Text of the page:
3. Less Feeding

If your fish leaves behind a lot of uneaten food, or if you realize that your fish produce an excessive quantity of waste when they shouldn’t be, it might be time to start feeding your fish less. Since both uneaten food and fish waste release ammonia, feeding them no more than the required amount may help to reduce ammonia levels.

4. Healthy Bacteria

Another thing that you can try doing in order to lower the ammonia levels in your fish tank is to introduce some healthy and beneficial bacteria into the equation. You can try adding some new fish into the water, adding gravel from an old tank, or get yourself a good filter with biological filtering, all of which will serve to add new bacteria into the water.

These bacteria will then break down the ammonia into nitrites, and eventually into nitrates. Both nitrites and nitrates are still harmful to your fish, but not nearly as much as ammonia.

5. Lowering The pH Level

When your water is basic, or higher up than 7.0 on the pH scale, ammonia tends to be present in higher concentrations because it does not break down as well is basic water. You can go to your local pet store and buy chemical pH adjusters to lower the pH levels in your fish tank. Just beware that your fish do have a specific pH range which they need to live, so that is something you will need to take into consideration.

Lowering the pH levels in your fish tank will not actually remove the ammonia from the water, but it will make it less potent and dangerous to your fish. You can actually also try adding new gravel into the tank as opposed to coral or sand. Coral and sand will release calcium into the water, which will in turn cause a rise in pH levels.

6. More Aeration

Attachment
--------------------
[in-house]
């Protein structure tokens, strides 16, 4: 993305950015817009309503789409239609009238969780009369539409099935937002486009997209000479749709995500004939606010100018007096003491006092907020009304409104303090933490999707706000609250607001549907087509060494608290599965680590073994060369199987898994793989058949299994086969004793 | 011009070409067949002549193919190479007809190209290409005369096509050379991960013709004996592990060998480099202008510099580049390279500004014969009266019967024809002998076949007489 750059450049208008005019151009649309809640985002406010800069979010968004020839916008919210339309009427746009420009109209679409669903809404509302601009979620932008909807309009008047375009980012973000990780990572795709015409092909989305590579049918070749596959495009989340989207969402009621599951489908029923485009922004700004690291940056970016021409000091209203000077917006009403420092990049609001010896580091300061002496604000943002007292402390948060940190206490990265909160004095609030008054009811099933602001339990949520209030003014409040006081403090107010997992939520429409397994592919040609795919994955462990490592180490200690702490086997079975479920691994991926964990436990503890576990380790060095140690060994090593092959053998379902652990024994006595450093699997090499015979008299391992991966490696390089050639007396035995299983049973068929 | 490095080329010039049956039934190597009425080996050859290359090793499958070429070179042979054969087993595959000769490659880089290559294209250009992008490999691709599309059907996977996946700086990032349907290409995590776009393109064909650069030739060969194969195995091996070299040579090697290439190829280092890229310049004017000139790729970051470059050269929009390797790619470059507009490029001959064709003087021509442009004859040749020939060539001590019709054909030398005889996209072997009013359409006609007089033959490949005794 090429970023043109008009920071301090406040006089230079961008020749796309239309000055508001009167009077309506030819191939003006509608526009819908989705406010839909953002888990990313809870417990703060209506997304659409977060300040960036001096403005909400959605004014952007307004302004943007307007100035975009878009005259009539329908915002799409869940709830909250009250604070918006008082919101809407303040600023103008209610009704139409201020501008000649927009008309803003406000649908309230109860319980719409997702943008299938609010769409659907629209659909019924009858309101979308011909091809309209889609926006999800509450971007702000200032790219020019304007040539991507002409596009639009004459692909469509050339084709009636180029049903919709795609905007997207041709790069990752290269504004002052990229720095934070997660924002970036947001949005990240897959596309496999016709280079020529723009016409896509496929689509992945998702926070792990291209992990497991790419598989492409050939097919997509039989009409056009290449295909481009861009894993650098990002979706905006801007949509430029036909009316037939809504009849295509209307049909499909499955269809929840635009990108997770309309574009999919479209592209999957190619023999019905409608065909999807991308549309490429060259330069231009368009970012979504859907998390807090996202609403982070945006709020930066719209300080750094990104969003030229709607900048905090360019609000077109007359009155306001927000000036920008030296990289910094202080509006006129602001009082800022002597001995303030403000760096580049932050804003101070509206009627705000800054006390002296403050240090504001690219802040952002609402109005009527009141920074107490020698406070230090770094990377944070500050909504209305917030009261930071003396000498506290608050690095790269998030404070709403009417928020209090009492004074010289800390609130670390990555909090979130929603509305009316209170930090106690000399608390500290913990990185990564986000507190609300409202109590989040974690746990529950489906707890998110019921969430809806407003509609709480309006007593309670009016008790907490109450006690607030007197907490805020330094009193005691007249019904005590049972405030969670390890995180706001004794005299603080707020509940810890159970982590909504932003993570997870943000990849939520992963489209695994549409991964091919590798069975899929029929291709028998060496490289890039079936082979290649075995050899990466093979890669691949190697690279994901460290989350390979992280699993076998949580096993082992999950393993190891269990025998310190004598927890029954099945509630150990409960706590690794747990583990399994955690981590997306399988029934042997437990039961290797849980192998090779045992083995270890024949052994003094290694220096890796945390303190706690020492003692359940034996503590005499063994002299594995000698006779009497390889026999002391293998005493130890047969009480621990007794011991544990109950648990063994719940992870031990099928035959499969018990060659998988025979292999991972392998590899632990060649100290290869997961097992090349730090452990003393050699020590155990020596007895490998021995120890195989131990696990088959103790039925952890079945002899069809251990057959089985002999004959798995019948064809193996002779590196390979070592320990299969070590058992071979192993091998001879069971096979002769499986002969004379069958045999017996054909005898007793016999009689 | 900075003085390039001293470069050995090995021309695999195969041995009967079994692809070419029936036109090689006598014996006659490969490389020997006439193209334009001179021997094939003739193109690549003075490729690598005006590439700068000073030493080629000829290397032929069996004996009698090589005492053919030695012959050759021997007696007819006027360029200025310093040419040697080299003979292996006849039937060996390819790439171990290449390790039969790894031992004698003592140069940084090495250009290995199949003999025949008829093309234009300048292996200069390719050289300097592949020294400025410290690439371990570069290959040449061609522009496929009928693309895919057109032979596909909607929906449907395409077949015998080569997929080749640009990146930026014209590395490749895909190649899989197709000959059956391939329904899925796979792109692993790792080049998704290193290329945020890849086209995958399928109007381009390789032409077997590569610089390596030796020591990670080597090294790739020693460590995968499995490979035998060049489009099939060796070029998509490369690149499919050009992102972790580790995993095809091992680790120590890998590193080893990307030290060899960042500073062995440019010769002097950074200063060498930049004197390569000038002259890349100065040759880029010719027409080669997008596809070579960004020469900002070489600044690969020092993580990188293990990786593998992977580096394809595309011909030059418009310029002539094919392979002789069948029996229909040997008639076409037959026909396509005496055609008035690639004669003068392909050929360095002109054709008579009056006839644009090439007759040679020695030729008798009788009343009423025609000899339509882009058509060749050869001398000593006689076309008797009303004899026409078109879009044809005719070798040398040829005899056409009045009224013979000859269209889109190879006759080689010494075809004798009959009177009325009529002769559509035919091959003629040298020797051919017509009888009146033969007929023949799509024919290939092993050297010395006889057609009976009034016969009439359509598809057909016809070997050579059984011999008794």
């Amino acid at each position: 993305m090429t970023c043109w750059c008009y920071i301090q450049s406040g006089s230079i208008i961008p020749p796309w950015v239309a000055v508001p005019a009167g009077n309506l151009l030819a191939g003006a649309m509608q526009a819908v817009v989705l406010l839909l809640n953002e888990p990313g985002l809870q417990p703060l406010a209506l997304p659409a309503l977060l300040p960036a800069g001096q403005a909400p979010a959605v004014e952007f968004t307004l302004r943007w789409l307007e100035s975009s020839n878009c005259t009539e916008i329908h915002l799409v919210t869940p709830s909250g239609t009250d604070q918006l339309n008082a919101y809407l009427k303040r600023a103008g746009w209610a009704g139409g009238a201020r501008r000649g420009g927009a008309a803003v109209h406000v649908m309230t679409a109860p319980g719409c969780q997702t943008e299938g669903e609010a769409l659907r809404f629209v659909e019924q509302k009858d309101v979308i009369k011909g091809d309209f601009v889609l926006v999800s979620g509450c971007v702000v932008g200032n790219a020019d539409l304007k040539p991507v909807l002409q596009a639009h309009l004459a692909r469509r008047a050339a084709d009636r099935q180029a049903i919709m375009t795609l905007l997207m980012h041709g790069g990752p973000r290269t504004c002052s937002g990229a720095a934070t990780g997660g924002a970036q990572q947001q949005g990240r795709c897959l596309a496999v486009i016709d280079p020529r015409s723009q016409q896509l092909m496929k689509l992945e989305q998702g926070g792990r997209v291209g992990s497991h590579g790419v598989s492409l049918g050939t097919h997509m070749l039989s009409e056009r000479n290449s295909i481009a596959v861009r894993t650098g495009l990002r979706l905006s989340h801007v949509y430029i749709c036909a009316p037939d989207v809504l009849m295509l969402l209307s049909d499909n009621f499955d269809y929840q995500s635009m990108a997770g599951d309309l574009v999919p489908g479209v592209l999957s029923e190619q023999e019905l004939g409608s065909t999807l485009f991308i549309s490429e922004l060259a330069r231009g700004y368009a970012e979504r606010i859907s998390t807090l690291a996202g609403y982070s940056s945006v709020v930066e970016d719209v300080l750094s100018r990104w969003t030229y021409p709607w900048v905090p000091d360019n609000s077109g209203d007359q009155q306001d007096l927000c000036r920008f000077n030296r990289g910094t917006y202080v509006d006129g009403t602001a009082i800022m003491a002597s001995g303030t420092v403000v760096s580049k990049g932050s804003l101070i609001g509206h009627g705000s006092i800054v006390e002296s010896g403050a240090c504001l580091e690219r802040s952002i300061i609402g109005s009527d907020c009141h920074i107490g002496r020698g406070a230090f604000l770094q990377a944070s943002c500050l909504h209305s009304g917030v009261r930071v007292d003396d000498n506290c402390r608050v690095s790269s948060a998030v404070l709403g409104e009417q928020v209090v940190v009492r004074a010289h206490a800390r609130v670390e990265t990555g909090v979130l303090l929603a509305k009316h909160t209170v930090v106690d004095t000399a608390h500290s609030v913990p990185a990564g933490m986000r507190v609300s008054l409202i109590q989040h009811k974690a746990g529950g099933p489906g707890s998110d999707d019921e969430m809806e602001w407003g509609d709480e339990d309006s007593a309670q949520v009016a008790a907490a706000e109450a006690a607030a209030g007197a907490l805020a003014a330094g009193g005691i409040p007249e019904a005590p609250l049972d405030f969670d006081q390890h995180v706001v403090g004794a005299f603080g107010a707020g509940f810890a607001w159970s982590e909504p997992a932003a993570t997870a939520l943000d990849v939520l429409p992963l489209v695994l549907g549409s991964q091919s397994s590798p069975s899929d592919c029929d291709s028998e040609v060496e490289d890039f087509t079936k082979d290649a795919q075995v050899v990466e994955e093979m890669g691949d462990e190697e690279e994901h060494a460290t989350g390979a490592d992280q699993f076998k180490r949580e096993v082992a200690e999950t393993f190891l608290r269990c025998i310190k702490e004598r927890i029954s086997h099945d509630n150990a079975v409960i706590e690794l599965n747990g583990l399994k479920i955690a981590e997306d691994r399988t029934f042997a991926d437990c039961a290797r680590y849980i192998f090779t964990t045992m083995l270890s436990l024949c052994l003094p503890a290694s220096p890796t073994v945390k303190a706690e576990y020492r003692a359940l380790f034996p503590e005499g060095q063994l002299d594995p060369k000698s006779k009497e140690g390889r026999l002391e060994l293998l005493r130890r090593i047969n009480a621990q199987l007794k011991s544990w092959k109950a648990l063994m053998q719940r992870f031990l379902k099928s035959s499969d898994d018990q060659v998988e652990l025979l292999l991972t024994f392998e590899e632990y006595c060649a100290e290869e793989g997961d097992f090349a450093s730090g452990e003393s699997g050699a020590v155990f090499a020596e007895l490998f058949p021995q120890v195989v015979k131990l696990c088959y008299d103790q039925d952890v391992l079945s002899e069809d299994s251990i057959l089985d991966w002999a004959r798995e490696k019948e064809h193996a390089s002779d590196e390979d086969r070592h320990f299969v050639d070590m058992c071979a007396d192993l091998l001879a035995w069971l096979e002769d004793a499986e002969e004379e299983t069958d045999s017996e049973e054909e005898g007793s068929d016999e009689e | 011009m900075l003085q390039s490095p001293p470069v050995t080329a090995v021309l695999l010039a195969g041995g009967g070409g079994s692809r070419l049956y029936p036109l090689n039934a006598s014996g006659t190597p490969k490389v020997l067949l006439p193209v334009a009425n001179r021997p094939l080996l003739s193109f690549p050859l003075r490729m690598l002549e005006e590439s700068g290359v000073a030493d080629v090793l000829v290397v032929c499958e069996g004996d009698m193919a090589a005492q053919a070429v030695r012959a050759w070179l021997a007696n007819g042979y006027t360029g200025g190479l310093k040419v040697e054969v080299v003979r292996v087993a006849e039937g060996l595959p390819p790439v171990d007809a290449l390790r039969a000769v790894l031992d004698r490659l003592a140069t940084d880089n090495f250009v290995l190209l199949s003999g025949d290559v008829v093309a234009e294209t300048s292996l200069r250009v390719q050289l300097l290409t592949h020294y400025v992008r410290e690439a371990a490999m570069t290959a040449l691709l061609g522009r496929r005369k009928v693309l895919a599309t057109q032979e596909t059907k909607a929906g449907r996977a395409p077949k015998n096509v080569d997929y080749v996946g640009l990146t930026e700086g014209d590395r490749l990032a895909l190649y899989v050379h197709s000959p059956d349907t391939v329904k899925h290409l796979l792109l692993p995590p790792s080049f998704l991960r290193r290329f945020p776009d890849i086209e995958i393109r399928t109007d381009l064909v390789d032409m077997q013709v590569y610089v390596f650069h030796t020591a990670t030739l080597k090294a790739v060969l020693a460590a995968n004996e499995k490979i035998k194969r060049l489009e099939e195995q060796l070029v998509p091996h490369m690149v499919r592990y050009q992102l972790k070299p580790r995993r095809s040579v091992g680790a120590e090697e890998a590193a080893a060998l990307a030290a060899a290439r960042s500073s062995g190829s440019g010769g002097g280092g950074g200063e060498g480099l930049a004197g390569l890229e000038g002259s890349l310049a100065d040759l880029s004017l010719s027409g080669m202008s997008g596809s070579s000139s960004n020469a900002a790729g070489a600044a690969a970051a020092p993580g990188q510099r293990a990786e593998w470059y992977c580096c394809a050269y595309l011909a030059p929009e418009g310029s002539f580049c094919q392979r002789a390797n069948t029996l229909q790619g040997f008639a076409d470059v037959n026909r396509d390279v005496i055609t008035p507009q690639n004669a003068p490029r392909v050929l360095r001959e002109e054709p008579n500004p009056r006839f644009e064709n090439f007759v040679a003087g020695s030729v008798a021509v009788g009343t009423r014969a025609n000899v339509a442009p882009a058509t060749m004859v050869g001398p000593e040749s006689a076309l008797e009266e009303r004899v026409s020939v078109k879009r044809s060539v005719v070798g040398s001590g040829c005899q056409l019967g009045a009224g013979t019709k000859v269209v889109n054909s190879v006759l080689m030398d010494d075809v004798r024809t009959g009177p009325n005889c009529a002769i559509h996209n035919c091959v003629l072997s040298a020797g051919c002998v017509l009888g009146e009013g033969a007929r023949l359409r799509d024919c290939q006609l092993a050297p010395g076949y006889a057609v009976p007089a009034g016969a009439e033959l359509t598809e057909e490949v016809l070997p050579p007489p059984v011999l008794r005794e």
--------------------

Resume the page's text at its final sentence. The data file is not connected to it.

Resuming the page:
Having a lack of aeration in the water is bad not only for your fish as they try to breathe, but also because it allows ammonia to stay present in the water much easier. Ammonia is a dissolved gas, so a lack of aeration can make it stay in the water.

On the other hand, increasing the aeration will increase the rate at which the ammonia diffuses into the air above the water, thus decreasing the levels of it in the fish tank. The only way to really do this is by buying an air pump.

7. Neutralizing Drops

The final thing that you can do in order to lower ammonia levels in your fish tank is to use neutralizing drops. These will not actually remove the ammonia from the water, but they will render its toxic effects non-existent.

Signs Of High Ammonia Levels In Fish Tank

There are a few common signs to look out for such as;

  • Appetite loss
  • Gills inflamed (pink around gills)
  • Eyes inflamed
  • Labored breathing
  • Fish surfacing to the top more than normal

If you are in doubt then you should definitely do a test asap, you can either use test strips or a liquid test kit (we think liquid ones are better personally).


Just remember that ammonia, even in the smallest of quantities, can end up making your fish sick and killing them very quickly so it's important to know not only how to identify but also how to get rid of ammonia which hopefully we have helped you to do so. It is important to test your water for ammonia on a regular basis, and if there is too much of it, use any or all of the above methods to rectify the situation.